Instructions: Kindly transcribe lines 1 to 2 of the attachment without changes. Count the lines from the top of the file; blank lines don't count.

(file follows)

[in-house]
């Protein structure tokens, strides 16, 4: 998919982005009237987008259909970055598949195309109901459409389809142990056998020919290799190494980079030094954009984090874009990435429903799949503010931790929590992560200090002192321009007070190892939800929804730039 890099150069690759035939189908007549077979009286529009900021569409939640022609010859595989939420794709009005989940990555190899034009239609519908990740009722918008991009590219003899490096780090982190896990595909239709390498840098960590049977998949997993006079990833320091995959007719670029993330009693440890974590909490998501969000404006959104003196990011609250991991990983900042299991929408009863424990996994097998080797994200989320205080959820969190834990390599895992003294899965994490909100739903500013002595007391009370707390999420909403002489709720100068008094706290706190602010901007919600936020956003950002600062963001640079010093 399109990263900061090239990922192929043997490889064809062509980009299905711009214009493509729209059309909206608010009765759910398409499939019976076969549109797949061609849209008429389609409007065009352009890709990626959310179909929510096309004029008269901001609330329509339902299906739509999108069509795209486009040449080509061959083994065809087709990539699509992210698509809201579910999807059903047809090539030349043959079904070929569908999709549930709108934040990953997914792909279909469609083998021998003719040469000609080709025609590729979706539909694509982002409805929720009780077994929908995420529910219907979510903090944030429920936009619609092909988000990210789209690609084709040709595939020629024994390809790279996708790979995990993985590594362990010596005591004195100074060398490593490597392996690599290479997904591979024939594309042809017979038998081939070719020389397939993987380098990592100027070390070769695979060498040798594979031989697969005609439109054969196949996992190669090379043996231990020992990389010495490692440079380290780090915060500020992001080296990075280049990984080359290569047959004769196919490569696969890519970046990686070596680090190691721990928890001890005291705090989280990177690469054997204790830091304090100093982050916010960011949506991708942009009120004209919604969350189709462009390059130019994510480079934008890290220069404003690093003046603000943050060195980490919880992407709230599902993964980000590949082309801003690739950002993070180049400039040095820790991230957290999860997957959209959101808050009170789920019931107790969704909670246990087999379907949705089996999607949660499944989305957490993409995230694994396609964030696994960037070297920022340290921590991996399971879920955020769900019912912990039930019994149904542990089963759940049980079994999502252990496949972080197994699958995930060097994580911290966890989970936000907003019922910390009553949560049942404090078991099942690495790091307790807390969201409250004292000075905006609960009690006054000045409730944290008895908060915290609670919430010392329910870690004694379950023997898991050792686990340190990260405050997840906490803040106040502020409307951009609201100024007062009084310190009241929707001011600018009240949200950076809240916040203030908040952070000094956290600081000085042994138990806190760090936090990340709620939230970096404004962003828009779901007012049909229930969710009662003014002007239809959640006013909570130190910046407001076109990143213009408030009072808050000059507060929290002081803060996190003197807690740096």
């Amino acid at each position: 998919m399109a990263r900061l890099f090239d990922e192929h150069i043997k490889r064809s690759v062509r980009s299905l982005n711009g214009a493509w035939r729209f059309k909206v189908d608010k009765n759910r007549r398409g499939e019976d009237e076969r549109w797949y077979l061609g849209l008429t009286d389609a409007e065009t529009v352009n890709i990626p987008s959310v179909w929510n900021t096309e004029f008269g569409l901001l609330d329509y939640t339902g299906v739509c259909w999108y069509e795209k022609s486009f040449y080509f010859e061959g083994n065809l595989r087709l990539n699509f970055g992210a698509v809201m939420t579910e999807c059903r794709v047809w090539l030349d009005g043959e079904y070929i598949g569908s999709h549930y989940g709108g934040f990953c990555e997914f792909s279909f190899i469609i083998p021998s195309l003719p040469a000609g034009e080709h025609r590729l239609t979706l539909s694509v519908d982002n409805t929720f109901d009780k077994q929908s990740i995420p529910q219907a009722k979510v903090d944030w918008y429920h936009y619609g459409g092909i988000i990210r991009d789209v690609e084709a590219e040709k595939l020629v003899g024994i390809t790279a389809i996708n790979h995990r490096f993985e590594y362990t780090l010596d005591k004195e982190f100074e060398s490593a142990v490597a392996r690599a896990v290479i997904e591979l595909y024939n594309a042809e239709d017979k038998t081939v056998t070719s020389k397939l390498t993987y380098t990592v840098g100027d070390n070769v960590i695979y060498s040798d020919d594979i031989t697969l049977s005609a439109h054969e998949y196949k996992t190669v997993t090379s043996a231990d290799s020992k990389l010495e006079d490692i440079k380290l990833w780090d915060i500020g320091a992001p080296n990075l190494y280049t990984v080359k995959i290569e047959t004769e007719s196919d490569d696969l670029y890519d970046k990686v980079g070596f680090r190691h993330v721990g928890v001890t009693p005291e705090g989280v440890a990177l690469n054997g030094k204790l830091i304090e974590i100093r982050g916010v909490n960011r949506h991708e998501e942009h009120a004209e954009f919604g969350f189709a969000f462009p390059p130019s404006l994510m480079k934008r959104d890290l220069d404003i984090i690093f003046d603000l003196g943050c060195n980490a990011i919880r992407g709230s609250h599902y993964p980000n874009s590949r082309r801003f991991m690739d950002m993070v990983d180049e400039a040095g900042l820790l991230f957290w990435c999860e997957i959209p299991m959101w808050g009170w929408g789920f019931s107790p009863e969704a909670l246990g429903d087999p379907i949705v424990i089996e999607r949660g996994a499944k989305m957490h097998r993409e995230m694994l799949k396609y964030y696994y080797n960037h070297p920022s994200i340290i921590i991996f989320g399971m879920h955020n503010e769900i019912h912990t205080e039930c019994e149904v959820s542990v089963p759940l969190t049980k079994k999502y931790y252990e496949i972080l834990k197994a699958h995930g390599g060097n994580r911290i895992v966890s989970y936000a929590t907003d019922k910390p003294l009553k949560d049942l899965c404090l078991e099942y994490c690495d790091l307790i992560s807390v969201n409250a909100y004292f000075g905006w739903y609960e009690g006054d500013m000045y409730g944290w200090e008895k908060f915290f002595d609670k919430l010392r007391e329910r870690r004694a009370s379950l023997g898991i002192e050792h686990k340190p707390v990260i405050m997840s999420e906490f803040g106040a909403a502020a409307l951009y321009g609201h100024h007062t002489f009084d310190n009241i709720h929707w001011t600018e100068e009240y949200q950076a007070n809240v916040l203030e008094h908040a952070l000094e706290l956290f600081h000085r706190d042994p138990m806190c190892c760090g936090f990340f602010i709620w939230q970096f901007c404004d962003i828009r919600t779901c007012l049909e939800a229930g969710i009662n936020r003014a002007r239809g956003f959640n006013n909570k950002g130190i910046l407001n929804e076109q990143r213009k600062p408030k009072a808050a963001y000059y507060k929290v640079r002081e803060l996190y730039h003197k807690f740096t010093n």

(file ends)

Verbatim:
[in-house]
């Protein structure tokens, strides 16, 4: 998919982005009237987008259909970055598949195309109901459409389809142990056998020919290799190494980079030094954009984090874009990435429903799949503010931790929590992560200090002192321009007070190892939800929804730039 890099150069690759035939189908007549077979009286529009900021569409939640022609010859595989939420794709009005989940990555190899034009239609519908990740009722918008991009590219003899490096780090982190896990595909239709390498840098960590049977998949997993006079990833320091995959007719670029993330009693440890974590909490998501969000404006959104003196990011609250991991990983900042299991929408009863424990996994097998080797994200989320205080959820969190834990390599895992003294899965994490909100739903500013002595007391009370707390999420909403002489709720100068008094706290706190602010901007919600936020956003950002600062963001640079010093 399109990263900061090239990922192929043997490889064809062509980009299905711009214009493509729209059309909206608010009765759910398409499939019976076969549109797949061609849209008429389609409007065009352009890709990626959310179909929510096309004029008269901001609330329509339902299906739509999108069509795209486009040449080509061959083994065809087709990539699509992210698509809201579910999807059903047809090539030349043959079904070929569908999709549930709108934040990953997914792909279909469609083998021998003719040469000609080709025609590729979706539909694509982002409805929720009780077994929908995420529910219907979510903090944030429920936009619609092909988000990210789209690609084709040709595939020629024994390809790279996708790979995990993985590594362990010596005591004195100074060398490593490597392996690599290479997904591979024939594309042809017979038998081939070719020389397939993987380098990592100027070390070769695979060498040798594979031989697969005609439109054969196949996992190669090379043996231990020992990389010495490692440079380290780090915060500020992001080296990075280049990984080359290569047959004769196919490569696969890519970046990686070596680090190691721990928890001890005291705090989280990177690469054997204790830091304090100093982050916010960011949506991708942009009120004209919604969350189709462009390059130019994510480079934008890290220069404003690093003046603000943050060195980490919880992407709230599902993964980000590949082309801003690739950002993070180049400039040095820790991230957290999860997957959209959101808050009170789920019931107790969704909670246990087999379907949705089996999607949660499944989305957490993409995230694994396609964030696994960037070297920022340290921590991996399971879920955020769900019912912990039930019994149904542990089963759940049980079994999502252990496949972080197994699958995930060097994580911290966890989970936000907003019922910390009553949560049942404090078991099942690495790091307790807390969201409250004292000075905006609960009690006054000045409730944290008895908060915290609670919430010392329910870690004694379950023997898991050792686990340190990260405050997840906490803040106040502020409307951009609201100024007062009084310190009241929707001011600018009240949200950076809240916040203030908040952070000094956290600081000085042994138990806190760090936090990340709620939230970096404004962003828009779901007012049909229930969710009662003014002007239809959640006013909570130190910046407001076109990143213009408030009072808050000059507060929290002081803060996190003197807690740096």